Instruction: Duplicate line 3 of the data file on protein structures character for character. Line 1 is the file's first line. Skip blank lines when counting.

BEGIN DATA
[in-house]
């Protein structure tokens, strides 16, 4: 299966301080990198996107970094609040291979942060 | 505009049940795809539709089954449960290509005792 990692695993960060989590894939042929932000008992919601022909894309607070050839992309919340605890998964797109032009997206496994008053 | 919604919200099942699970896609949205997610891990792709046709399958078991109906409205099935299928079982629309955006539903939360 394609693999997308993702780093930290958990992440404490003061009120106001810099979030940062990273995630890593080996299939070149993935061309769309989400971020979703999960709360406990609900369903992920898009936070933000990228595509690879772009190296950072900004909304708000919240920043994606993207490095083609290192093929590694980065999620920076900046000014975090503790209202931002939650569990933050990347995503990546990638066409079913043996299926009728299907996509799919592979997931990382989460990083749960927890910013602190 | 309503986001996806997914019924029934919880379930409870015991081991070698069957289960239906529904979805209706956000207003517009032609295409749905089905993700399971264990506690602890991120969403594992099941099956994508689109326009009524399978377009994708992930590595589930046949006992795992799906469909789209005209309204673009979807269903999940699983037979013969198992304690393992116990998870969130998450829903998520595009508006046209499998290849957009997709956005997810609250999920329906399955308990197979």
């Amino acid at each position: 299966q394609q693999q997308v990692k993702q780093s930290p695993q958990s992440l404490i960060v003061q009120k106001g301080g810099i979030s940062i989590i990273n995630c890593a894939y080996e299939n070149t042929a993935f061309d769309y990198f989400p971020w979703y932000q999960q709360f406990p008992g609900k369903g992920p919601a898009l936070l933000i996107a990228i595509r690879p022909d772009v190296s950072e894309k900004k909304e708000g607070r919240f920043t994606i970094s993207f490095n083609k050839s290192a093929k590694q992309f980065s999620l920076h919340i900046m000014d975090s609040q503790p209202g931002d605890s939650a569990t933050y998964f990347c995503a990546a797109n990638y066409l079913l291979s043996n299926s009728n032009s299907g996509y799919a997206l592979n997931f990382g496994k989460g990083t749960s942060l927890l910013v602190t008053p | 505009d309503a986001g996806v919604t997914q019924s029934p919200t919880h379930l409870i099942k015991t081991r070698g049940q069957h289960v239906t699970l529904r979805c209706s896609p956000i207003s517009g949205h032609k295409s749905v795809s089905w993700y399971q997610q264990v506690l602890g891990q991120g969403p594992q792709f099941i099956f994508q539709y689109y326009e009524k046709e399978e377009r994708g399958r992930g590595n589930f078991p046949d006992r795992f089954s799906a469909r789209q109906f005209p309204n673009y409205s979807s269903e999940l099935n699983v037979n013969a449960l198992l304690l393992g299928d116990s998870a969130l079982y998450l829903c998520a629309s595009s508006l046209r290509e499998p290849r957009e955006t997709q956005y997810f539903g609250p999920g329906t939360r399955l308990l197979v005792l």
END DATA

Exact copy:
């Amino acid at each position: 299966q394609q693999q997308v990692k993702q780093s930290p695993q958990s992440l404490i960060v003061q009120k106001g301080g810099i979030s940062i989590i990273n995630c890593a894939y080996e299939n070149t042929a993935f061309d769309y990198f989400p971020w979703y932000q999960q709360f406990p008992g609900k369903g992920p919601a898009l936070l933000i996107a990228i595509r690879p022909d772009v190296s950072e894309k900004k909304e708000g607070r919240f920043t994606i970094s993207f490095n083609k050839s290192a093929k590694q992309f980065s999620l920076h919340i900046m000014d975090s609040q503790p209202g931002d605890s939650a569990t933050y998964f990347c995503a990546a797109n990638y066409l079913l291979s043996n299926s009728n032009s299907g996509y799919a997206l592979n997931f990382g496994k989460g990083t749960s942060l927890l910013v602190t008053p | 505009d309503a986001g996806v919604t997914q019924s029934p919200t919880h379930l409870i099942k015991t081991r070698g049940q069957h289960v239906t699970l529904r979805c209706s896609p956000i207003s517009g949205h032609k295409s749905v795809s089905w993700y399971q997610q264990v506690l602890g891990q991120g969403p594992q792709f099941i099956f994508q539709y689109y326009e009524k046709e399978e377009r994708g399958r992930g590595n589930f078991p046949d006992r795992f089954s799906a469909r789209q109906f005209p309204n673009y409205s979807s269903e999940l099935n699983v037979n013969a449960l198992l304690l393992g299928d116990s998870a969130l079982y998450l829903c998520a629309s595009s508006l046209r290509e499998p290849r957009e955006t997709q956005y997810f539903g609250p999920g329906t939360r399955l308990l197979v005792l």